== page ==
Good progress is being made, albeit gradually, on developing and marketing biofuels and other sophisticated, non-traditional uses for wood fibre. Improved utilization of wood residuals for in-mill heating and process control have become industry standards. And the wood pellet manufacturing sector has proved successful. But the future for using wood biomass for generating more electricity is unclear. BC Hydro is undergoing a period of comprehensive review to streamline its operations. Part of that includes the future of biomass electricity, including wood fibre supply and its costs from BC Hydro’s perspective.
The relationships between the B.C. government, the forest industry and indigenous governments is a further area of potential friction. It will likely remain so until an agreement can be reached on a workable and mutually acceptable form of consultation for land access.
Aboriginal consent for log harvesting on traditional territories may also be part of changing provincial policies being mulled within Premier John Horgan’s NDP government in B.C. The forest company licencees had the right under the previous Liberal government to transport logs inter-regionally to best suit their processing facilities. The Horgan government has talked about re-establishing an earlier NDP policy requiring logs be processed nearer their point of origin. The objective is to create more jobs and community benefits in the rural areas of the province.
In September, the Horgan government appointed John Allan as its deputy minister of Forests, Lands, Natural Resource Operations and Rural Development. Allan brings broad experience in the B.C. forest industry including stints heading up the Council of Forest Industries and the B.C. Forest Safety Council. He’s well versed in B.C.’s recent forest industry.
The key now is that Premier Horgan has the right man on the point with the appropriate team support. He’ll need that to help the provincial government assist the forest industry with its flexibility to move ahead as it deals with its range of impending challenges.
On the Cover:
It can take loggers time to get used to a new location when they move their equipment—new terrain, different timber, and perhaps different weather conditions. But Swiss logger Beni Brunner had to get used to a whole new country and continent when he set up logging operations in the B.C. Interior with his Valentini remote control tower yarder. Read all about Brunner’s B.C. experiences beginning on page 10 of this issue. (Cover photo by Paul MacDonald)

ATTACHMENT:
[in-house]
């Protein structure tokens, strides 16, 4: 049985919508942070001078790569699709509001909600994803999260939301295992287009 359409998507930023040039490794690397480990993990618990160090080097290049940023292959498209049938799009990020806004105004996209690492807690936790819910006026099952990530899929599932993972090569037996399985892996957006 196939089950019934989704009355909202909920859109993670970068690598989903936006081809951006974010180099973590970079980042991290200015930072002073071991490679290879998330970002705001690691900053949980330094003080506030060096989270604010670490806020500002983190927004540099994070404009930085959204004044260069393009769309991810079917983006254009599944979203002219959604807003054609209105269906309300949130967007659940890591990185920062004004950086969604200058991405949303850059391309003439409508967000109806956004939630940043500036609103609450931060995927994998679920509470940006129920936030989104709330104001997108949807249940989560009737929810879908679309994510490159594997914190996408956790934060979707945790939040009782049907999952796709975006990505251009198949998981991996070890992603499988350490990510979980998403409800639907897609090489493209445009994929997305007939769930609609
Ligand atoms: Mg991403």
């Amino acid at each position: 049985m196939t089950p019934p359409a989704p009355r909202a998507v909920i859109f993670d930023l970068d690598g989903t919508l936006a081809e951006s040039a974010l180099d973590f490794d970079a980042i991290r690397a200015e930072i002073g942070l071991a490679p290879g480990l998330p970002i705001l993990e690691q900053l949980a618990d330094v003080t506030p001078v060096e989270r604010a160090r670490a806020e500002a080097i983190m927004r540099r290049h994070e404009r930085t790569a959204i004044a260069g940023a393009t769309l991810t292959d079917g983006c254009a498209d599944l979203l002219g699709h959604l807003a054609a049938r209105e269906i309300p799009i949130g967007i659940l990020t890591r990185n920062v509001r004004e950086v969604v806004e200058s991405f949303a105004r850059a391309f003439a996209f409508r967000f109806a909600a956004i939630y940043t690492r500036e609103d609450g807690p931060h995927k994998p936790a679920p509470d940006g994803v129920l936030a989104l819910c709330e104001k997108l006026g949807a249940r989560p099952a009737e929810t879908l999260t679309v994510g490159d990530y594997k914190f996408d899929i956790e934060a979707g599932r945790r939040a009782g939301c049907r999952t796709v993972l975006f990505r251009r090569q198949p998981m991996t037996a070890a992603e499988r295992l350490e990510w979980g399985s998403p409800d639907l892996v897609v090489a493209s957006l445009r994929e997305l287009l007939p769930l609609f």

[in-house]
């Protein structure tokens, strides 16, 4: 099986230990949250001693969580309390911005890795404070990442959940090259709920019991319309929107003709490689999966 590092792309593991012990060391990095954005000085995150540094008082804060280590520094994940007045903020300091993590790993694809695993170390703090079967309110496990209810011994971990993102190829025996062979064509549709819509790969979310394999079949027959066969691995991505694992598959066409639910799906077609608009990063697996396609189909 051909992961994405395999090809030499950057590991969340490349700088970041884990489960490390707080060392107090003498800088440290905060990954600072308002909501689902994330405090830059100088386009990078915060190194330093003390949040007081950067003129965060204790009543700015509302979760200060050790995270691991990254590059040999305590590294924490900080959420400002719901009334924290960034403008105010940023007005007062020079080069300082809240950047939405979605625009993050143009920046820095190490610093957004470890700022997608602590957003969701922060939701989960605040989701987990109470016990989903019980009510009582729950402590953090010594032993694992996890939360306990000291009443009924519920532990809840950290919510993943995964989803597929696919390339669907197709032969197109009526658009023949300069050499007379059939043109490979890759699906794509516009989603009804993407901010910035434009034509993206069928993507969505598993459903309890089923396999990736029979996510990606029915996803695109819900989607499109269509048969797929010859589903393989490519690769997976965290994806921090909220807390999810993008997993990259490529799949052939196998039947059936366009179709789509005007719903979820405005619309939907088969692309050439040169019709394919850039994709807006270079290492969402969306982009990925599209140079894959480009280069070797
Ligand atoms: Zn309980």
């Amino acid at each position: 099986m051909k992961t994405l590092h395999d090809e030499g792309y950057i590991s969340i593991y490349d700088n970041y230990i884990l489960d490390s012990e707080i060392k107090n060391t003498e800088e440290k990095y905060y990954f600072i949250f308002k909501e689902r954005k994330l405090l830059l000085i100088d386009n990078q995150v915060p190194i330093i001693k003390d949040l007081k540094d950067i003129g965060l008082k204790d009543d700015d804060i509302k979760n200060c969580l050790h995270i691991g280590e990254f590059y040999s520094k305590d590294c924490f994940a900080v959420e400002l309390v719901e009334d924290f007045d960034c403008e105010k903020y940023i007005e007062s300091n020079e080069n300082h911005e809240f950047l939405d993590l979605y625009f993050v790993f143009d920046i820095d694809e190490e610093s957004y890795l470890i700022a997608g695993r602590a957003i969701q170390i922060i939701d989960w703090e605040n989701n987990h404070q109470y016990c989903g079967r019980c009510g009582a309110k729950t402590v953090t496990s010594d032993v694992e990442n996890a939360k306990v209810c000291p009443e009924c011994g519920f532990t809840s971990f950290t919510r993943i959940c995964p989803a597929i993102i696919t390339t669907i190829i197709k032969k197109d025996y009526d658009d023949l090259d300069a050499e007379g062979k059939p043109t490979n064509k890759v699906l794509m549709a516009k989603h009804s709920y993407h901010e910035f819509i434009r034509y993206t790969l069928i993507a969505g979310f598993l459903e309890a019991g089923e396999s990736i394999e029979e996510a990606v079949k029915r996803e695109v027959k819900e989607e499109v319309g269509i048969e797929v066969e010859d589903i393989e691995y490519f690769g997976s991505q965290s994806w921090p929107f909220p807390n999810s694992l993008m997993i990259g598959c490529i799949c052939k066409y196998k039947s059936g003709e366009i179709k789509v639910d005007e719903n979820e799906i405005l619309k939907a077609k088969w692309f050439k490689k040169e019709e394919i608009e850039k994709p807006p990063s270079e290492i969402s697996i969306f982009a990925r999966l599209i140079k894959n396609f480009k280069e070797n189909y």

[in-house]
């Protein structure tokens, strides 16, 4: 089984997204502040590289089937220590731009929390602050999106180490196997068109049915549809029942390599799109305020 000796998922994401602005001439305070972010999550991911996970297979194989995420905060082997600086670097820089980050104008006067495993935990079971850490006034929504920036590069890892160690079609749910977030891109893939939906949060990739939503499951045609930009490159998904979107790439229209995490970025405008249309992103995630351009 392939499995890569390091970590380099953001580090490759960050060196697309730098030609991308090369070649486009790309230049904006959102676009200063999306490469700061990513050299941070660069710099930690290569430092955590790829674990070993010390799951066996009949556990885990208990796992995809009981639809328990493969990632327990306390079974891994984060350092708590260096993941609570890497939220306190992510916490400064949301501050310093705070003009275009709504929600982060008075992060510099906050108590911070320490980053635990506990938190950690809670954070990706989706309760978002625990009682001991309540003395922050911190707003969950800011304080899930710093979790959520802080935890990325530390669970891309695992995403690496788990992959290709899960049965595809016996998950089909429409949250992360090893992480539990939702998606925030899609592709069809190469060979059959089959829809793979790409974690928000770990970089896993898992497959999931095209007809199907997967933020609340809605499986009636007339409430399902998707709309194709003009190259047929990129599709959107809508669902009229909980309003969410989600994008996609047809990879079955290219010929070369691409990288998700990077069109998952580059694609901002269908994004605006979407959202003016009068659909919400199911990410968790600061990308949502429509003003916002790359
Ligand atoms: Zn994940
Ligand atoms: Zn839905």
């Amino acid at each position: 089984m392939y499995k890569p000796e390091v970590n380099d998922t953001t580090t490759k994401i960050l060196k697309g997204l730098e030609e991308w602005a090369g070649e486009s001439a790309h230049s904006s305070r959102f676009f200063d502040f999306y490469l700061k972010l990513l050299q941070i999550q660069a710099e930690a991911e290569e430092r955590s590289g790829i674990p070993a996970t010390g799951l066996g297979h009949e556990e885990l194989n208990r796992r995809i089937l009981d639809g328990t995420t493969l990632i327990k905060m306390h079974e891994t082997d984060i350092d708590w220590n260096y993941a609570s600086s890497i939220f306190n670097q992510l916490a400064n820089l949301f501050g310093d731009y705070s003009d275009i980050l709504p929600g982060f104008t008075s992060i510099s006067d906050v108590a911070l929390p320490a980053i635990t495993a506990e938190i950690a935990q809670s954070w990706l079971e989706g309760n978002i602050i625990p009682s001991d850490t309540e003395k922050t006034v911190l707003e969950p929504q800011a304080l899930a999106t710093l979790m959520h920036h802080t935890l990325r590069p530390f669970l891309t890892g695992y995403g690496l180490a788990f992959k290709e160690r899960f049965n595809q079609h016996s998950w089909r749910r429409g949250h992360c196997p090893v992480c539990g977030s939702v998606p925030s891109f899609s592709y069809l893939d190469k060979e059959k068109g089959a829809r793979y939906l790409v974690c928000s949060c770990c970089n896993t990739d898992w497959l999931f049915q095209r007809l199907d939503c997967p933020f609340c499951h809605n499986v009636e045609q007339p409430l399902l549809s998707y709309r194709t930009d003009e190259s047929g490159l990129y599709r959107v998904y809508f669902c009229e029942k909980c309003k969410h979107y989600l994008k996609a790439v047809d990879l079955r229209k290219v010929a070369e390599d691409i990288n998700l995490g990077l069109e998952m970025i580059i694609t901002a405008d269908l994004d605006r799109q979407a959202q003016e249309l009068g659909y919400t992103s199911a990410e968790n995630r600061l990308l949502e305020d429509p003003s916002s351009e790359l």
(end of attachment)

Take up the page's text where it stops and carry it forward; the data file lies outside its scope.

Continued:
The robots are coming—to home building
A forest industry advisor recently warned wood producers that the robots are coming to American home building.
Logging in B.C., Swiss style
Swiss logger Beni Brunner has set up a remote control tower yarder operation in the B.C. Interior, and the equipment is working well in some very challenging conditions.
B.C.’s Kyahwood Forest Products has a green waste-not approach to business: it uses trim ends for its feedstock, the plant’s residuals are used for manufacturing wood pellets, and some of the sawdust generated at Kyahwood is used to heat the mill.
Forest planning tools can generate big $ savings
Alberta’s Millar Western Forest Products says there is the potential to save millions of dollars in its woodland operations with new forest planning tools.
Hobby sawmill takes off
What started as a hobby sawmill operation for retired teachers June and Larry Scouten has grown into a successful business—and they can now point to hundreds of fences, decks and docks in Ontario that Scouten White Cedar has been part of creating.
New and Noted at Portland’s Timber Processing & Energy Expo
We take a look at what was New and Noted at the recent Timber Processing & Energy Expo (TP&EE) in Portland, Oregon.
Included in this edition of The Edge, Canada’s leading publication on research in the forest industry, are stories from the Canadian Wood Fibre Centre and Alberta Innovates.
The Last Word
The forest industry faces some tough sledding with multiple challenges ahead, says Jim Stirling.